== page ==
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The Lord of the Rings by J.R.R. Tolkien - Barron's Booknotes
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BOOK VI, CHAPTERS 1-5

The story returns to Sam and Frodo, who at last succeed in
destroying the Ring. Sauron is defeated, and amidst great
rejoicing, Aragorn is crowned king of Gondor.

As Sam stands outside the tower of Cirith Ungol,
wondering how he will rescue Frodo, he is tempted by
power of the Ring. But his love for Frodo and his simple
hobbit-sense save him. He has no desire to rule the world,
but wants only to tend his own patch of land. Sam passes
the test, and like Galadriel, he diminishes from the
powerful figure that the Ring makes him seem, and
becomes only himself, a small frightened hobbit.

Sam hears the sounds of fighting in the tower. This fighting
reveals the weakness of evil; the orcs cannot cooperate and
are killing each other in petty arguments. Finally, only two
orcs are left alive. Driving them off, Sam rescues Frodo,
and the two have a tender reunion. But a terrible change
comes over Frodo when Sam hands him back the Ring.
Grabbing the Ring, Frodo calls Sam a thief. Before his
eyes, Sam seems to have suddenly turned into a greedy orc.
But the negative effect on Frodo of the Ring's evil power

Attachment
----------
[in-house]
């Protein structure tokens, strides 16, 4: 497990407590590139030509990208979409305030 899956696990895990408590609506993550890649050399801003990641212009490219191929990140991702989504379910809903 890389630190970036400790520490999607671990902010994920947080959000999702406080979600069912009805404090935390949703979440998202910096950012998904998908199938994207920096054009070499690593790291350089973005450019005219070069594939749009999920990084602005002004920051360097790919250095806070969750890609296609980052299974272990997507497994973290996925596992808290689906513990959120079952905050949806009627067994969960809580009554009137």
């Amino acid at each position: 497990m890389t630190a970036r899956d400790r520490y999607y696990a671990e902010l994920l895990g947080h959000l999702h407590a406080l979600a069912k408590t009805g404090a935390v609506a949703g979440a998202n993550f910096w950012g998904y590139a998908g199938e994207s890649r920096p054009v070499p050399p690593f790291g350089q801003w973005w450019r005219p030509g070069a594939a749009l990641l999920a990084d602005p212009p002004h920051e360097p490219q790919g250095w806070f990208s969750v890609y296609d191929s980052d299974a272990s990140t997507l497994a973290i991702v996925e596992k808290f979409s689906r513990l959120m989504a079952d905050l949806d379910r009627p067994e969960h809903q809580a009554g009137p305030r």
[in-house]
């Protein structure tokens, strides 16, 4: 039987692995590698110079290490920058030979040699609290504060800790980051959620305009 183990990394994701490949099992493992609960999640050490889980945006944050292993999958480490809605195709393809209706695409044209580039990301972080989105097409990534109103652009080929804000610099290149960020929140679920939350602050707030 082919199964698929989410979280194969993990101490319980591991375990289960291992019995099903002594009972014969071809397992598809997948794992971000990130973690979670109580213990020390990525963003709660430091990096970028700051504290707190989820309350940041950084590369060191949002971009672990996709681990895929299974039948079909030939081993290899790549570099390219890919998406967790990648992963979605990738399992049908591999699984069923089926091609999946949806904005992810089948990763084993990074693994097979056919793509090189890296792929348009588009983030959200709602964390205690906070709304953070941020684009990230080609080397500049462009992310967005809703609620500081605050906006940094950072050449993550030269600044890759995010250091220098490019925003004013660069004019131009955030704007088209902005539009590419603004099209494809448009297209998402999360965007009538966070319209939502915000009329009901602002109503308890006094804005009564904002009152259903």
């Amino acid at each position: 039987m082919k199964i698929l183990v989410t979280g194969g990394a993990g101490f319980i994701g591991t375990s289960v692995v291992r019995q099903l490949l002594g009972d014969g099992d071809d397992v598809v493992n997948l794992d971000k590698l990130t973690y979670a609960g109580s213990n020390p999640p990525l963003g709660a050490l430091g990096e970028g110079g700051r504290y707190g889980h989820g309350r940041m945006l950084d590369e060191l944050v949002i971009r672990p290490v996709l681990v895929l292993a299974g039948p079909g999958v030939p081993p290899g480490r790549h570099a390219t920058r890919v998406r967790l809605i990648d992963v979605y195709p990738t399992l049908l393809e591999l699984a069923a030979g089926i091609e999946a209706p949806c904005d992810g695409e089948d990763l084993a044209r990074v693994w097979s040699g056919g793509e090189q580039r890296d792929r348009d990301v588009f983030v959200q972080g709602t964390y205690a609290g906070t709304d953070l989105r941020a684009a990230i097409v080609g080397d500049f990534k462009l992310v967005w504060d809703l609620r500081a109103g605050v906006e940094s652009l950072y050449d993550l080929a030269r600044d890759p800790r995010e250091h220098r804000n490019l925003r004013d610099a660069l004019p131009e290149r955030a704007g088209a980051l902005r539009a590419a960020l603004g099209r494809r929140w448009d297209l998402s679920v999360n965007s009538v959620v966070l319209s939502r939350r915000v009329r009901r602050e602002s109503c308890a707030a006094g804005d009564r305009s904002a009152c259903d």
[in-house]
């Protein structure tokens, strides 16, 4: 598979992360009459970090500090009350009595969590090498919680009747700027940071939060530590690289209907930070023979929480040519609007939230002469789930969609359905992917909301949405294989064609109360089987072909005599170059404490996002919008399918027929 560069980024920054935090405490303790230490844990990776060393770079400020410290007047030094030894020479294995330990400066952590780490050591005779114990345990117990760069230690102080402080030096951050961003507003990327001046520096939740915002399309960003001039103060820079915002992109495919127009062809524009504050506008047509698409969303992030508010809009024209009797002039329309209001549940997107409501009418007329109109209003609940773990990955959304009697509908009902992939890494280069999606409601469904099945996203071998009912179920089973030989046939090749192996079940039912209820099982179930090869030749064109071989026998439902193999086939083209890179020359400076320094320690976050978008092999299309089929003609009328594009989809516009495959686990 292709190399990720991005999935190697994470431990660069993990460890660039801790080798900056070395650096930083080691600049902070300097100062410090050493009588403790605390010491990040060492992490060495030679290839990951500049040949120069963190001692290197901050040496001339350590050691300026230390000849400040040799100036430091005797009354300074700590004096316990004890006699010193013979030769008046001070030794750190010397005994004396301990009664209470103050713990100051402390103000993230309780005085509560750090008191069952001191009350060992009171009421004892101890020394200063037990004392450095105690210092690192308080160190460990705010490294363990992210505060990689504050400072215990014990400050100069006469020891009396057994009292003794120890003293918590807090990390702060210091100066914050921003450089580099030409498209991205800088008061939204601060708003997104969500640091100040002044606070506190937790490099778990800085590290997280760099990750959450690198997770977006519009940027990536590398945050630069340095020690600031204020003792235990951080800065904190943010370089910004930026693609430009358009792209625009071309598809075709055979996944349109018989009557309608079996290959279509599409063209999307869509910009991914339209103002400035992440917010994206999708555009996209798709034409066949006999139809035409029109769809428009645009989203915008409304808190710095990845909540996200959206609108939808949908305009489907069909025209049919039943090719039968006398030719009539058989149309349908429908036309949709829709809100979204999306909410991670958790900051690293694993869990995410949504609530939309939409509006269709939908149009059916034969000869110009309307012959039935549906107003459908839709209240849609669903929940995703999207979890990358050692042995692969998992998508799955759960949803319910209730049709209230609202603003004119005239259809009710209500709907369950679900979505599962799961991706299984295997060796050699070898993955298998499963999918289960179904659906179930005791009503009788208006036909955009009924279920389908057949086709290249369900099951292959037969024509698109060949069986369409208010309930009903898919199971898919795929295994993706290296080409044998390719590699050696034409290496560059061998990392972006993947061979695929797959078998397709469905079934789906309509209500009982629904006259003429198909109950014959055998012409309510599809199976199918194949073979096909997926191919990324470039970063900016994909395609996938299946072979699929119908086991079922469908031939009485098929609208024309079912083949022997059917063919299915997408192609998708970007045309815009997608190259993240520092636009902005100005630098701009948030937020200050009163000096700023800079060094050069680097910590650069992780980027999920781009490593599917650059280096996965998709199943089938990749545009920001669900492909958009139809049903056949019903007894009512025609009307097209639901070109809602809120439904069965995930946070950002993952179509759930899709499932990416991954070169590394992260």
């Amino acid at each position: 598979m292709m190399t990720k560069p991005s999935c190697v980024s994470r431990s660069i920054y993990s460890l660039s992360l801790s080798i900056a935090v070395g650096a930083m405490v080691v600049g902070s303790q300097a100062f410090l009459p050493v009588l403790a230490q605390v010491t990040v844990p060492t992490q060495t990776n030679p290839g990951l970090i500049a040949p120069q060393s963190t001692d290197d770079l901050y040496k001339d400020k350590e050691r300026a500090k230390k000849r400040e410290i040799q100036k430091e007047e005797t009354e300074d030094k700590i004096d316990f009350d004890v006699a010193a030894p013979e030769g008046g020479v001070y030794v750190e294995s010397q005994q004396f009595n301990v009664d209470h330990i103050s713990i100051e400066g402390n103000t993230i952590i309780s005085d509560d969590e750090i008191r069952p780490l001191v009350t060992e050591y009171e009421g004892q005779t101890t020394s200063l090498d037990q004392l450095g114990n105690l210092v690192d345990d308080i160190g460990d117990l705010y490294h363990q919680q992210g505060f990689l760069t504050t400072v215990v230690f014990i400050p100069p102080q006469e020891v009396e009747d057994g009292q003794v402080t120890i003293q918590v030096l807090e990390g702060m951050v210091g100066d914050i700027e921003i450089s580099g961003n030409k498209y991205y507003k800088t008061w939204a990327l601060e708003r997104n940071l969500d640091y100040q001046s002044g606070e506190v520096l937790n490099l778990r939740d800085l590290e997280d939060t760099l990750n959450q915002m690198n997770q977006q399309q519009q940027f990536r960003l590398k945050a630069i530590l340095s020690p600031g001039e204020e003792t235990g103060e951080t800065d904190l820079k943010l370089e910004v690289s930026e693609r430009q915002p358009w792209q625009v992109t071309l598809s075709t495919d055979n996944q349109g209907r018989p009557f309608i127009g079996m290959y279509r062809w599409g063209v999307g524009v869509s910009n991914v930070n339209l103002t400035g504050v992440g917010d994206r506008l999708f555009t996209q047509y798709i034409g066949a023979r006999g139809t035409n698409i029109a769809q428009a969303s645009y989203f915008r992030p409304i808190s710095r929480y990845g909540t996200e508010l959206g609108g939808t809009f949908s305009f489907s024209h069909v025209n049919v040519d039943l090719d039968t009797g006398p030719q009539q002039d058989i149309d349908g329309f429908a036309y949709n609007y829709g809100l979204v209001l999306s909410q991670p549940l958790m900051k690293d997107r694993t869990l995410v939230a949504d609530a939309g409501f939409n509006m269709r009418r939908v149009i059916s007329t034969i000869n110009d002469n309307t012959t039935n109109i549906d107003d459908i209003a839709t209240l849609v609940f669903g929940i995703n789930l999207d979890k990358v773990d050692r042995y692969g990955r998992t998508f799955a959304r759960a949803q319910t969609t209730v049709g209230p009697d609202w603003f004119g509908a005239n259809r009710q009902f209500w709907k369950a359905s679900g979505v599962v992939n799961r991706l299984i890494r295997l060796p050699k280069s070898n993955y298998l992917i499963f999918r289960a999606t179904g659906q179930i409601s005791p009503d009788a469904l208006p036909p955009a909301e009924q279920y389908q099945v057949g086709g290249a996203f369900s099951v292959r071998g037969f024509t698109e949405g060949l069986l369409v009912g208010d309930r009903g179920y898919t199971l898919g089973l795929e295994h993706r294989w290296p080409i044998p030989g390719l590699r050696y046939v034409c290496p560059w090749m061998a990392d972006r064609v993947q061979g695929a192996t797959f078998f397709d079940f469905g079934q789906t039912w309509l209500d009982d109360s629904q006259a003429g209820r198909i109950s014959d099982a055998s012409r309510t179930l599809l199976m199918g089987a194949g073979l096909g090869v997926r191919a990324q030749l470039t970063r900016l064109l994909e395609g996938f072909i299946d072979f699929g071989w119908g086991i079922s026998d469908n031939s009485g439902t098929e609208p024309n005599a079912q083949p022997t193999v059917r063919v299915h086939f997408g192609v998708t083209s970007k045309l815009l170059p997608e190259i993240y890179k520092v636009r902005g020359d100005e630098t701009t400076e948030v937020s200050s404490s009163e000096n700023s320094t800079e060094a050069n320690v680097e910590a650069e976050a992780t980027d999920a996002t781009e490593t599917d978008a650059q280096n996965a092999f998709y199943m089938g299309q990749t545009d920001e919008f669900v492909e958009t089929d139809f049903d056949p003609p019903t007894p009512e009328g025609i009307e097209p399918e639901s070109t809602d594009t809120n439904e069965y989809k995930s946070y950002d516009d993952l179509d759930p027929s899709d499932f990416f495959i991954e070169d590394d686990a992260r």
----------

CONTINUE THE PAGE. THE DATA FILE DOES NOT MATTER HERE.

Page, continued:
quickly passes.



Dressed in orc uniforms, Sam and Frodo leave the fortress
to begin the last stage of their journey. The land of Mordor
is a dark, desolate place, with no living things but some
twisted brambles. Even here, however, a star is visible in
the sky. The symbolism of star and shadow is carried to its
logical conclusion. A shadow may obscure the stars for a
while, but the stars will always be shining far above, out of
the reach of darkness. Is Tolkien saying that good can
never be overcome by evil, but will always triumph in the
end?

Caught between the pull of the Ring and the pressure of
Sauron's will, Frodo is so weary he can hardly walk. He
and Sam discard everything they don't need. Symbolically,
they seem to be stripping themselves to the core of their
humanity: the indomitable will to carry on to the end. Sam
is the leader at this point. He cares for Frodo, leading him
onward and even carrying him when Frodo's strength fails.
It is Sam's memory of the Shire that gives him the will to
go on in the face of the horror of Mordor.

As they creep up the slopes of Mount Doom, they are
attacked by Gollum. Sam deals with Gollum while Frodo
struggles on alone. Sam is tempted to kill the miserable
creature, but spares him, as Bilbo and Frodo did before
him. Having borne the Ring even a little while, he
understands and pities Gollum's agony.

Sam follows after Frodo and finds him standing before the
Crack of Doom. There, Frodo's will fails, and he claims the
Ring for himself. But Gollum struggles with him, biting off
the finger with the Ring and, still gloating, accidentally
falls into the fiery abyss. With the destruction of the Ring,
Sauron is vanquished forever: his armies are scattered or
destroyed, and his towers crumble. Sam and Frodo are
rescued from the destruction by the eagles, and the two
hobbits are welcomed with great praise by the victorious
army. This is the climax of the book, where the two halves
of the story, the war and the quest, meet in victory. The rest
of the book serves as a gradual winding down from this
climax, as Tolkien ties up loose ends.

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